Now it does feel like there’s a lot more that you have to do. It has been overwhelming and it has been difficult, to find the right balance. You don’t want to spend so much time doing it that you forget the most important thing, which is the music itself. I’m very fortunate that I have a really great team of people who help me.
I think you have to find your own way of falling in love with those platforms and find a way that works for you. It can feel like it takes up every single minute of the day but when you take a step back, you realize it’s not as big as you’re making it feel Like you can just do it in small bits and do works for you.
With songs like “Smile” and “Holy,” you’ve collaborated with artists and released music that’s sort of different to your own music. How were those experiences? How did they come about?
Those experiences have been really cool. I wrote so much music during the last few years that’s just ended up in private SoundCloud playlists. You lose track of what you’re doing. But, behind the scenes, there’s always a label person listening to the demos.
Then from there, the label set things up and you kind of just have to weigh up in your head whether it’ll be beneficial. That sort of Eurocentric pop stuff is a lot of fun. It’s been a really good experience and it’s led me into other things. Like there was a remix of my song “Your Soul,” which went really well in Europe. Then that kind of opened the doors to working with artists like Camelphat, who’ve been doing a lot with.
I think the idea of pushing my boundaries and collaborating with people who operate in a completely different space is so exciting. For me, it’s just all about creating and I think to your comfort zone though into a room with camouflage.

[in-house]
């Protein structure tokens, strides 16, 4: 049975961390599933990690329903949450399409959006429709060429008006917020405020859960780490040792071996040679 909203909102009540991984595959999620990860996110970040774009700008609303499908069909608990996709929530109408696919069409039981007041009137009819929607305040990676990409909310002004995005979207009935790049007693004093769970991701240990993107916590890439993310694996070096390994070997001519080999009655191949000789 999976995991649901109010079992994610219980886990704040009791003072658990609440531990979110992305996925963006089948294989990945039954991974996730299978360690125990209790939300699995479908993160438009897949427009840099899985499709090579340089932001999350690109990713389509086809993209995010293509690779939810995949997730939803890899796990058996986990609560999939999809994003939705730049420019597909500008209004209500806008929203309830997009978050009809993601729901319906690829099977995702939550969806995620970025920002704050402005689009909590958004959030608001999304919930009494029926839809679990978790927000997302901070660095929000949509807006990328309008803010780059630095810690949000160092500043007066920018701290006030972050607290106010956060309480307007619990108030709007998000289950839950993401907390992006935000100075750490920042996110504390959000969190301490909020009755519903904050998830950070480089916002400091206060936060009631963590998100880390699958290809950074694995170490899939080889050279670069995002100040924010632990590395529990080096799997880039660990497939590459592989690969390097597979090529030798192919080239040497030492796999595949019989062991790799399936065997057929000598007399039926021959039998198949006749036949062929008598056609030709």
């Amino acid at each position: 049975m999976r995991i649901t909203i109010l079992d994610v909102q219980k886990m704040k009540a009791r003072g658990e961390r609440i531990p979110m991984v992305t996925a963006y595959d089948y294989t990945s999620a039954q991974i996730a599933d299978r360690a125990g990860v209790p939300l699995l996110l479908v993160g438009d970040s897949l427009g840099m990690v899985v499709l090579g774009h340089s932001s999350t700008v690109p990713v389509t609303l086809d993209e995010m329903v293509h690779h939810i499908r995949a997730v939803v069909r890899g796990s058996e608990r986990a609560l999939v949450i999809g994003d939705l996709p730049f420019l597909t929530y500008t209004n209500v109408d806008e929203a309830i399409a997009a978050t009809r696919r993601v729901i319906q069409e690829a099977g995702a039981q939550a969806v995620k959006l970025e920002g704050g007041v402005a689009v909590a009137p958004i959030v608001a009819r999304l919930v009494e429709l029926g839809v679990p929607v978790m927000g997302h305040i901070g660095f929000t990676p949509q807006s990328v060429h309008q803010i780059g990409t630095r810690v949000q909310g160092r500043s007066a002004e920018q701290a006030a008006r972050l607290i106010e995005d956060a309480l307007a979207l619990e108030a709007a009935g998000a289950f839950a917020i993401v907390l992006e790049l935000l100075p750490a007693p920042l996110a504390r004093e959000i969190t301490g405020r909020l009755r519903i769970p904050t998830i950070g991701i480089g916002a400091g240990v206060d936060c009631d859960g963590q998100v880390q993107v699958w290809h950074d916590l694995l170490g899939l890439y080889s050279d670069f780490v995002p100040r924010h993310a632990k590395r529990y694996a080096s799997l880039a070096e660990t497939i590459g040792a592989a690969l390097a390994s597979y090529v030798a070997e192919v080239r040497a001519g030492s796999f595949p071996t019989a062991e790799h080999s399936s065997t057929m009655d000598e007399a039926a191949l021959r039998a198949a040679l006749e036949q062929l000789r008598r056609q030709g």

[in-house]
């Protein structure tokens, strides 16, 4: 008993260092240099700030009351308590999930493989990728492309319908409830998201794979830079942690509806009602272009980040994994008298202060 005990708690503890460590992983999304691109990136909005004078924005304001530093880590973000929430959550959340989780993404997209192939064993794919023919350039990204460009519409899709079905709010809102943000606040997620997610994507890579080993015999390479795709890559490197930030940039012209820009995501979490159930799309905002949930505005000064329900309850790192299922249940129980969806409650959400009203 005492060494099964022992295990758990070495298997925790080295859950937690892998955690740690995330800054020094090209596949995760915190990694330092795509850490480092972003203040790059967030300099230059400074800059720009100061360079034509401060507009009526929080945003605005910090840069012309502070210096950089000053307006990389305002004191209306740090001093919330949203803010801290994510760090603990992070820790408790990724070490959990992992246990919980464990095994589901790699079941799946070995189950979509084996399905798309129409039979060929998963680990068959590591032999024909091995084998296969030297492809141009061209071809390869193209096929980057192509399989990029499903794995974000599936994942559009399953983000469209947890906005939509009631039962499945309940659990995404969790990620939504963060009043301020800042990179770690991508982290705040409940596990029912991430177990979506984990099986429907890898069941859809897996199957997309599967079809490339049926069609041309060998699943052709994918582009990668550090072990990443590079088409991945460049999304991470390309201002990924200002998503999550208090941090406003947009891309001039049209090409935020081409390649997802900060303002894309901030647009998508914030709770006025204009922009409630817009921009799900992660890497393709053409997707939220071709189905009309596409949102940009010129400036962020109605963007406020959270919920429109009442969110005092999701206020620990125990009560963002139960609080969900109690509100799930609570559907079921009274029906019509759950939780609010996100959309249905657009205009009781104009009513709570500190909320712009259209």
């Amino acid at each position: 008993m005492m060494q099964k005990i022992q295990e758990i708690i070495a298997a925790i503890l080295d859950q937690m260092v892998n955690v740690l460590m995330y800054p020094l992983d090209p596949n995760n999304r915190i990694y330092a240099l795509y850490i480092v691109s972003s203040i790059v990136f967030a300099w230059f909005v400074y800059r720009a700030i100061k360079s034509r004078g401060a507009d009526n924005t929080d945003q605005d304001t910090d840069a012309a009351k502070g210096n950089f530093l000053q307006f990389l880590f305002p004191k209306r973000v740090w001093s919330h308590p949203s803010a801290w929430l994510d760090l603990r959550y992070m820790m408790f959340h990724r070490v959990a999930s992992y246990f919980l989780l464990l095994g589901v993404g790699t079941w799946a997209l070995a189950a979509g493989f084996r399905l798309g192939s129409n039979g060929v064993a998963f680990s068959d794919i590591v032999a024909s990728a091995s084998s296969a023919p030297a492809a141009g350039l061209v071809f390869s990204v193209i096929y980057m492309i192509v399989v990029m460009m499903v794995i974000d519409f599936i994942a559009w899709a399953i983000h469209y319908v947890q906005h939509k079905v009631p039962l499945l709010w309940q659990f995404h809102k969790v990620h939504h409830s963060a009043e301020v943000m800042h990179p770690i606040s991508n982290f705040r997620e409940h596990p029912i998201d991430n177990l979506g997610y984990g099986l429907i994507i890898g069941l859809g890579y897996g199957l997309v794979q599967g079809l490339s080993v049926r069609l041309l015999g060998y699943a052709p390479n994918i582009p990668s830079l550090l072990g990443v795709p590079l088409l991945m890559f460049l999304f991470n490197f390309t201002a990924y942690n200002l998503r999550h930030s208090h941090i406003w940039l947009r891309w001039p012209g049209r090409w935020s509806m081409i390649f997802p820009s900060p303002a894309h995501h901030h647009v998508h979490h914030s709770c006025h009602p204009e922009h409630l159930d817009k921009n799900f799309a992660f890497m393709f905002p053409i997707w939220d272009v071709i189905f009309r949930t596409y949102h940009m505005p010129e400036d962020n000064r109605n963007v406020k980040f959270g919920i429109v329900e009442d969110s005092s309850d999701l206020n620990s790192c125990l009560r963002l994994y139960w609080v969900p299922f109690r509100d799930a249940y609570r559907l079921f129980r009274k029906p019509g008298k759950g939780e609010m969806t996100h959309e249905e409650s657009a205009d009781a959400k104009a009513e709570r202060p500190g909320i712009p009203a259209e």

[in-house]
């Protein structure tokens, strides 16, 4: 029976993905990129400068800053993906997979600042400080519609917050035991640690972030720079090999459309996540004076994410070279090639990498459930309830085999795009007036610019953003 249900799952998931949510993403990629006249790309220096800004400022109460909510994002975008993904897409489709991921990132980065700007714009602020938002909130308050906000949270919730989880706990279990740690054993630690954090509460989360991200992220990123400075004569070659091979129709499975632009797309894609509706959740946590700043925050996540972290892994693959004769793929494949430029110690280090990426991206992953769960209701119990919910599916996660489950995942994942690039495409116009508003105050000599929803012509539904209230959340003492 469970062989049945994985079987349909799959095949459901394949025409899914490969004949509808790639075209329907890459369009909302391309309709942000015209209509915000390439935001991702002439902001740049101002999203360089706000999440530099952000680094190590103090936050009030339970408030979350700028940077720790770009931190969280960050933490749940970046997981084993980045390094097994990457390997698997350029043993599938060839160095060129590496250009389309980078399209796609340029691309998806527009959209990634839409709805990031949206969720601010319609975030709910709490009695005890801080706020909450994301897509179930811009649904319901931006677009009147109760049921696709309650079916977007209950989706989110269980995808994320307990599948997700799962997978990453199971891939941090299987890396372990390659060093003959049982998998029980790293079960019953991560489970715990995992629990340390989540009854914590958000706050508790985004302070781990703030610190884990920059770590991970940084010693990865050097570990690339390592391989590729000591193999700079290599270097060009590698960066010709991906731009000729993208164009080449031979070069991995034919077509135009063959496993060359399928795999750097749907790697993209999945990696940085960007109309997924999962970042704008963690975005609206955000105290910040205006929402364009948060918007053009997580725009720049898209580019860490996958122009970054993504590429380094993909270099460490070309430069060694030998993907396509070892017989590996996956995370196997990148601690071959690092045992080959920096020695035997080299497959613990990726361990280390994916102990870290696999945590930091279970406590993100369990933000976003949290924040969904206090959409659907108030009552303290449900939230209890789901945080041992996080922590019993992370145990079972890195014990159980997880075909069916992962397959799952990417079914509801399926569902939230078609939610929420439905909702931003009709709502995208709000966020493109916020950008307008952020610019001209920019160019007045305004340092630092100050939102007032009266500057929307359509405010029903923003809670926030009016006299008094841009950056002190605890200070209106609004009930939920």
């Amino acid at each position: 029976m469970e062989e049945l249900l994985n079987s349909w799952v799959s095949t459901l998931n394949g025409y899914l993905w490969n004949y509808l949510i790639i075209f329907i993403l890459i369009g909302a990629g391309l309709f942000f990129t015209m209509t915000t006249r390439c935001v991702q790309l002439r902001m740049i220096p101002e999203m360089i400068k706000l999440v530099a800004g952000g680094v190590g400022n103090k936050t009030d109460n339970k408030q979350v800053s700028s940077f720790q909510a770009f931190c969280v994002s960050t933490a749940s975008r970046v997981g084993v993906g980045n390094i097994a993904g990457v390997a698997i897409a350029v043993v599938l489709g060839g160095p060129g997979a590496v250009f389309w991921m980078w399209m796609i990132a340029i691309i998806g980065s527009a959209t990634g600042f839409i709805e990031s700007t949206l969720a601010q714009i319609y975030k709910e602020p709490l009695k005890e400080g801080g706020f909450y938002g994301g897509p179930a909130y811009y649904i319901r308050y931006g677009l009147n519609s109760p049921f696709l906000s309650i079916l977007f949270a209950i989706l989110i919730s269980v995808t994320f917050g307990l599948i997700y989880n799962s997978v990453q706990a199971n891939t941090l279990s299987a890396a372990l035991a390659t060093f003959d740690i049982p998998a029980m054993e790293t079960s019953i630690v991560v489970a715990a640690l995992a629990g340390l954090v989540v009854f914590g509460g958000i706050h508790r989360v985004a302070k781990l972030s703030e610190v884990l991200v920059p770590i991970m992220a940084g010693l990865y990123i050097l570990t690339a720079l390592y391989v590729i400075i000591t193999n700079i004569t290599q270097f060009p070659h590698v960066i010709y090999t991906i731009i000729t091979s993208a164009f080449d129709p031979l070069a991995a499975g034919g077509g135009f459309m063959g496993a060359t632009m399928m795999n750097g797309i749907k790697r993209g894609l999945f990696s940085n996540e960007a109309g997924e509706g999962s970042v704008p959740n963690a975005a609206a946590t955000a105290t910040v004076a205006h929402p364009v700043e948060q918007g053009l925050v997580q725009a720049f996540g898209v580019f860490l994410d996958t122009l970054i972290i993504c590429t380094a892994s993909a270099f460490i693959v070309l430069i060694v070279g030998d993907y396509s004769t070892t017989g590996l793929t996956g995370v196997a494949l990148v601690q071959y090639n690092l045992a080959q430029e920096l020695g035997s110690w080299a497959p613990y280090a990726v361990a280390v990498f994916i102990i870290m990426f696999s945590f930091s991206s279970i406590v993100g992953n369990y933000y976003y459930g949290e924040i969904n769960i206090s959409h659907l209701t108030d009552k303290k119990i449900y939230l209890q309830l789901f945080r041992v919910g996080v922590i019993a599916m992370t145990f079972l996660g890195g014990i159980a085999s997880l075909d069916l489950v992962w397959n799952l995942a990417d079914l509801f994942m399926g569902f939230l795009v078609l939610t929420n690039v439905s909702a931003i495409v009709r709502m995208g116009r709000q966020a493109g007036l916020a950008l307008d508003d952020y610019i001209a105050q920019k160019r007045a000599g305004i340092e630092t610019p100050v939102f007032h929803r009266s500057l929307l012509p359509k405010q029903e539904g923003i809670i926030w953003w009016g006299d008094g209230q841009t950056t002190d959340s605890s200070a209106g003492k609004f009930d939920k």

Obviously, with the pandemic, it’s been hard to play shows. How’s it been not be performing and traveling in the way that was previously a big part of your life?
It’s been weird. I’ve only just started to think about that again and I’m like, “oh shit, like what happens if I can’t like do it anymore?” I’m getting all these weird fears and anxieties coming into my mind. I’m just wondering if I’ll be able to sing a whole set of songs I’m gonna have to start really warming up and rehearsing.
I can’t wait to get out there and do shows. I think what I really want to do is just get out there and make it really intimate. I’ve got this feeling that I need to go out and just build it from the ground up. There’s a feeling sometimes that you need to go big or go home but actually, I think there’s a beauty in just stripping it down to bare bones.
In 2018, I did a tour around Asia and just jumped on a plane and rocked up to venues with just my guitar. There were a few hundred people at each show and there’s a beauty in that. Obviously, you want to build it back up to doing festivals with a band but I’m just so excited to get back out there.
Finally, with the release of your upcoming album, what are you most looking forward to?
I’m just looking forward to like being out there again. It’s been so long and I feel very very privileged and lucky to have this opportunity again to put out an album. I’m looking forward to just continuing now just and not taking breaks. The years in between albums one and two were not really intentional. I didn’t really want to have that long break.
I feel like now I just want to create. I feel like I’ve got my head screwed on now. I know exactly what I want to do. I’m already onto album three now. For me now, I’m most looking forward to just being known as an artist again and not the guy where people are saying like, “oh when are you releasing music?”
I don’t want those questions anymore. I want people to just like me living in my kind of artist world with me and just enjoying the music that I share.